The concerts are made possible by grants from the Arts Council of Moore County, the North Carolina Community Foundation, and private donations. The Young Musicians’ Festival is sponsored by the generosity of Ralph and Vivian Jacobson.
CAROLS AT WEYMOUTH
Carols at Weymouth, graciously sponsored by Pinelawn Memorial Park for the third year, featured Talmadge Ragan, daughter of N. C. Poet Laureate Samuel T. Ragan, Jane McPhaul, a friend of Katharine L. Boyd, and Cos Barnes, former Writers-in-Residence Chair. The Weymouth Singers, directed by Erin Plisco of Pinecrest High School, premiered with selections from the Renaissance and Baroque periods. Leah Godfrey, David Mosely, and Aaron Carlyle completed the ensemble. All singers are music educators in the public schools of Moore and Richmond counties.
A SPECIAL INVITATION:
We Request the Pleasure of Your Company
Elizabeth Stevenson Ives Memorial Concert
to Benefit the
Preservation of Weymouth
Dimitri Shteinberg, Pianist
Sunday, the Twentieth of January
Weymouth Center for the Arts & Humanities
R.S.V.P. by January 15th – 692-6261 Reception Immediately Following
Space is Limited
$30 per person – $50 per couple
Donor: $150 – 2 tickets & program recognition
Contributor: $250 – 4 tickets & program recognition
Benefactor: $500 – 4 tickets, reserved seating & program recognition
Sponsor: $1,000 – all of the above & public recognition at the concert
Weymouth Center is a 501 (C)(3) not for profit organization
FINE ARTS LECTURE SERIES
Face to Face: Portraits from Public and Private Life
March 14, April 4, and May 2, 2013, at 10 a.m.
Pause in front of any portrait hanging on the museum wall and you will want to uncover the story behind the person within the frame. The clues to deeper acquaintanceship are all there, in the forthright gaze, characteristic gesture, and costume and décor of a particular time and place. The 19th century art critic and poet Charles Baudelaire demanded that a portrait present the natural drama inherent in every man (or woman). And from the 15th century onward, viewers of portraits have responded to the invitation to create a biography for the sitter, often letting their imaginations run away with the historical facts. Just think of the mysteries surrounding the most famous portrait in art history, Leonardo’s Mona Lisa.
Three lectures will trace the shifts in portrait subjects and styles through the decades of the 19th and 20th centuries in France and America. At the end of the 18th century in France, commissioned portraiture ceased to be the privilege of royalty and became the means by which up-and-coming bourgeois couples announced their status in society. No one presented the doyennes of Parisian salons in more flattering detail than J.A.D. Ingres and when his meticulous technique for capturing physical likeness and fashion was superseded by the camera, the great photographer Felix Nadar provided an album of who’s who in French culture at mid-century. With the Impressionist and Post-Impressionist artists, portraiture became a more private affair, practiced among a group of friends who painted one another as they worked or played, and when they needed to clarify their aesthetic priorities, as Gauguin and van Gogh did in 1888, they exchanged self-portraits, rather than letters. Early modernist artists Cezanne, Matisse, and Picasso painted their wives and models obsessively, but with each portrait, the women in their lives became harder to decipher in the riot of brilliant color and fractured forms that increasingly dominated the painted surface. Finally, in the 1960s, pop artist Andy Warhol restored portraiture to its public function when he reproduced the iconic images of Marilyn, Jackie, and Liz from the commercial media. These celebrity portraits offered no new insights into their subjects, but simply returned their best known images to an adoring public, Marilyn with her tousled blonde hair and Jackie in mourning attire.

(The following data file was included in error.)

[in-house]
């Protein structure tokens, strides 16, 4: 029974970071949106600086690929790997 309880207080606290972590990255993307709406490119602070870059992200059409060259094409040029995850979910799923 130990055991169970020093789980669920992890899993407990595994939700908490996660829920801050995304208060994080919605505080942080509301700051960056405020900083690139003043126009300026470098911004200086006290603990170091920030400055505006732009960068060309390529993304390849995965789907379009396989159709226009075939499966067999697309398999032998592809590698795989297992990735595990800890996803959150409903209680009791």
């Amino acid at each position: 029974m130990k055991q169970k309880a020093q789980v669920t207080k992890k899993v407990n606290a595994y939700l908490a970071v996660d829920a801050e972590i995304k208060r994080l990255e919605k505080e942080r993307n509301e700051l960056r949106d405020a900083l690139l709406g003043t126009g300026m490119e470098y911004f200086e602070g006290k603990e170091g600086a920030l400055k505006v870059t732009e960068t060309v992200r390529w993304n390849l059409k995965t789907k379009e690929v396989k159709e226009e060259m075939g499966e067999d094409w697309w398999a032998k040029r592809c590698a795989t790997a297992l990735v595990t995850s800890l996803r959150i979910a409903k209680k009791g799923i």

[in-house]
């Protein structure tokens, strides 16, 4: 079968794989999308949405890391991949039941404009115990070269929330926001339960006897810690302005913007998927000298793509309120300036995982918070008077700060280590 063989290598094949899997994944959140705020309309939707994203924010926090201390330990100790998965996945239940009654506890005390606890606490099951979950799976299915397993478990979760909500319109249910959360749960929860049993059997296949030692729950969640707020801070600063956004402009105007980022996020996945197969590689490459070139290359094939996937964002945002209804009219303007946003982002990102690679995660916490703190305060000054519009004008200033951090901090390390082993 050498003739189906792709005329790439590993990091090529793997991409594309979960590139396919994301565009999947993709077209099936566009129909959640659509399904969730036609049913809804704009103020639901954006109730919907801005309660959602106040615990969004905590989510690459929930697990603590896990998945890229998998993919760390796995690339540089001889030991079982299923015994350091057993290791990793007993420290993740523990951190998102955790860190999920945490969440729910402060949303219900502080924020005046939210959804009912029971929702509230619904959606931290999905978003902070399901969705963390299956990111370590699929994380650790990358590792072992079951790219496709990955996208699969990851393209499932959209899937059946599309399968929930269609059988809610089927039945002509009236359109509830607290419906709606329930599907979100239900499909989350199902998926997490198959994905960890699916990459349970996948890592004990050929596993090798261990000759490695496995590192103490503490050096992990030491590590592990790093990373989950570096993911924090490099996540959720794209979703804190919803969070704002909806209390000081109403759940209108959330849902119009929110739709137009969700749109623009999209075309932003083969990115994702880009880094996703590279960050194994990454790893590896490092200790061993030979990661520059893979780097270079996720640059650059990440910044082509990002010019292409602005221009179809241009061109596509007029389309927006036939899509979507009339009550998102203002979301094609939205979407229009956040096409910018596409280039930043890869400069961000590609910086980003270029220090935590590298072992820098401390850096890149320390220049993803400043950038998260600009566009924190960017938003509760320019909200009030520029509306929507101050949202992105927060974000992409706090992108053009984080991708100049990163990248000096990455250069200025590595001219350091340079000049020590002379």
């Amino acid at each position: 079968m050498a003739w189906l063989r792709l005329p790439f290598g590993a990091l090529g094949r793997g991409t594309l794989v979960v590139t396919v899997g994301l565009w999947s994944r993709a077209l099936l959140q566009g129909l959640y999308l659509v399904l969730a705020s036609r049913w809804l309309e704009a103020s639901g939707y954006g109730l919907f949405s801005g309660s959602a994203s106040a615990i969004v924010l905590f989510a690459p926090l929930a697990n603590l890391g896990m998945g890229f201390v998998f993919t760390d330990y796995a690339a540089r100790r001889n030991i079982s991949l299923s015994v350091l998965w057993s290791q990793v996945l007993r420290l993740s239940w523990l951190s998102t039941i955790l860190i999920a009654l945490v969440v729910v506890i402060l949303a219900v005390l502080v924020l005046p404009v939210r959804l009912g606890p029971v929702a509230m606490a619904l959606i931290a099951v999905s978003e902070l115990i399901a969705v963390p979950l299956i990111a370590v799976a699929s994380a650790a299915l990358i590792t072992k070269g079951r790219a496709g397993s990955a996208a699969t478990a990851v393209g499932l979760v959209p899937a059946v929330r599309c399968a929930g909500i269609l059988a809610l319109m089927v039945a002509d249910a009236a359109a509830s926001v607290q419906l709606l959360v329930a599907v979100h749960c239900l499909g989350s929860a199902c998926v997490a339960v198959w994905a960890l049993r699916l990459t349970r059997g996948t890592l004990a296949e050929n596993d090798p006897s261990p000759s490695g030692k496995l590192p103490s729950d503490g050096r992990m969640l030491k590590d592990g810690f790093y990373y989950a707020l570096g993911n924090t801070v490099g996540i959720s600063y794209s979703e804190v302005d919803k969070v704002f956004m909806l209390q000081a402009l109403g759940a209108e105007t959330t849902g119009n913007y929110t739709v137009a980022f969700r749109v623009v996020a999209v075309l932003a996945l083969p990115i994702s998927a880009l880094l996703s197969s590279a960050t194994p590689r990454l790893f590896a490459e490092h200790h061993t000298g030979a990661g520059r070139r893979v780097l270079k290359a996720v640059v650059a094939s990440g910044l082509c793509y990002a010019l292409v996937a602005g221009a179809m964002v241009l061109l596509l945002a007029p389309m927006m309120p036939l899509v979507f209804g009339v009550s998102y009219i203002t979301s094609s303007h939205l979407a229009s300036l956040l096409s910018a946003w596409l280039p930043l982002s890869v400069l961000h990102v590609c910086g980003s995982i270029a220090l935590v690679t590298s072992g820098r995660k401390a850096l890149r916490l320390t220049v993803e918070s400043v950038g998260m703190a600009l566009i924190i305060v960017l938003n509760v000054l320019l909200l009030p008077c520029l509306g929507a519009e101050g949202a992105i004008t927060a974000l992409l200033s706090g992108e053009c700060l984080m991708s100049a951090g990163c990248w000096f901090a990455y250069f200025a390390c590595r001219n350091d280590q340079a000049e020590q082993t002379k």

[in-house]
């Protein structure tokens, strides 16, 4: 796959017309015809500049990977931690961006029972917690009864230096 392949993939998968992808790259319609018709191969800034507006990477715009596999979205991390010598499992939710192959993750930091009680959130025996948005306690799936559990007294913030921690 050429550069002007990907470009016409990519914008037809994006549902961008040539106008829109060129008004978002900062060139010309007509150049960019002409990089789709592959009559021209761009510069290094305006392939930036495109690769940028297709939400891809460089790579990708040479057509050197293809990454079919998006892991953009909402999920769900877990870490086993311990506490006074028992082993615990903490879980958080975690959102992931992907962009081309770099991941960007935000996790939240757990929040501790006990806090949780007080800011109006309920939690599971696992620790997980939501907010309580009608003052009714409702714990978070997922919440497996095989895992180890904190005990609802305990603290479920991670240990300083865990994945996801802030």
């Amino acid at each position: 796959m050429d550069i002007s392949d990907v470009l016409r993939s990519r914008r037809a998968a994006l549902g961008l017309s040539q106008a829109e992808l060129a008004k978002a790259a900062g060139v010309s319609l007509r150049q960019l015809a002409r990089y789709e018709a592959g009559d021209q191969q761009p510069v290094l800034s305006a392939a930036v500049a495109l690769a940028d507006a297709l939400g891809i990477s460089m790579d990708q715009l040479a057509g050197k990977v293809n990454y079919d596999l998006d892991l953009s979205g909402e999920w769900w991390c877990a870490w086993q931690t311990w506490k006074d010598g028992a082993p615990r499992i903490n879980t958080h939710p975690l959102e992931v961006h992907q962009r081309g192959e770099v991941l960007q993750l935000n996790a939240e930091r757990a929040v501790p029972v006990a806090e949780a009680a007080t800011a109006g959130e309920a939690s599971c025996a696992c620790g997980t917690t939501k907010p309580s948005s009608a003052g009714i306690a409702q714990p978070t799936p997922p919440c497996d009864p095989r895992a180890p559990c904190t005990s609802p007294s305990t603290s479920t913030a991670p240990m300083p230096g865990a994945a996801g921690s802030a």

Lecturers are Molly Gwinn, Ph.D., and Denise Drum Baker. Molly is an art historian who has presented the spring lecture series in the past and has offered courses for the Center for Creative Living at Sandhills Community College. Denise is an artist and professor of visual arts at Sandhills and has lectured frequently at Weymouth.
THE JAMES BOYD LIBRARY
The North Carolina Literary Hall of Fame book collection has recently received two gifts. The first is from Charles Blackburn, a 5 volume photocopied set of Sam Ragan’s Southern Accent literary columns. The second is the gift of Thomas Meyer, 8 volumes by Jonathan Williams, avant-guarde poet and founder of The Jargon Press.
James Boyd Book Club Spring 2013 schedule: 2 pm, Conference Room
January 15th Lee Smith, Mrs. Darcy and the Blue Eyed-Stranger
February 19th Elizabeth Spencer, Knights & Dragons
March 19th Guy Owen, The Ballad of The Flim Flam Man
April 16th The Black Bard of North Carolina, George Moses Horton,
Joan R. Sherman, ed.
May 21st Wilma Dykeman, The Tall Woman
More about the Hall of Fame at www.nclhof.org for info about each author, links to related websites, and selection criteria.
WOMEN OF WEYMOUTH
Christmas House 2012 has come and gone, and once again it was a very successful event. The Christmas House Committee did a wonderful job organizing the event. Many, many thanks to everyone for their work. We could not do this event without the numerous volunteers who help make Christmas House successful – so thank you to all of you who contributed your time. And, of course, a very special thank you to Hope and Alex for their patience, cheerfulness and a great deal of hard work during Christmas House week and during the entire year.
2013 will begin with a program about Moore County Free Clinic. Mr. Tony rice will be our guest speaker. The Women of Weymouth meetings begin with coffee at 9:30am followed by a business meeting and program at 10:00am. Guests are welcome.
Happy New Year!
Jean Neil, President, WOW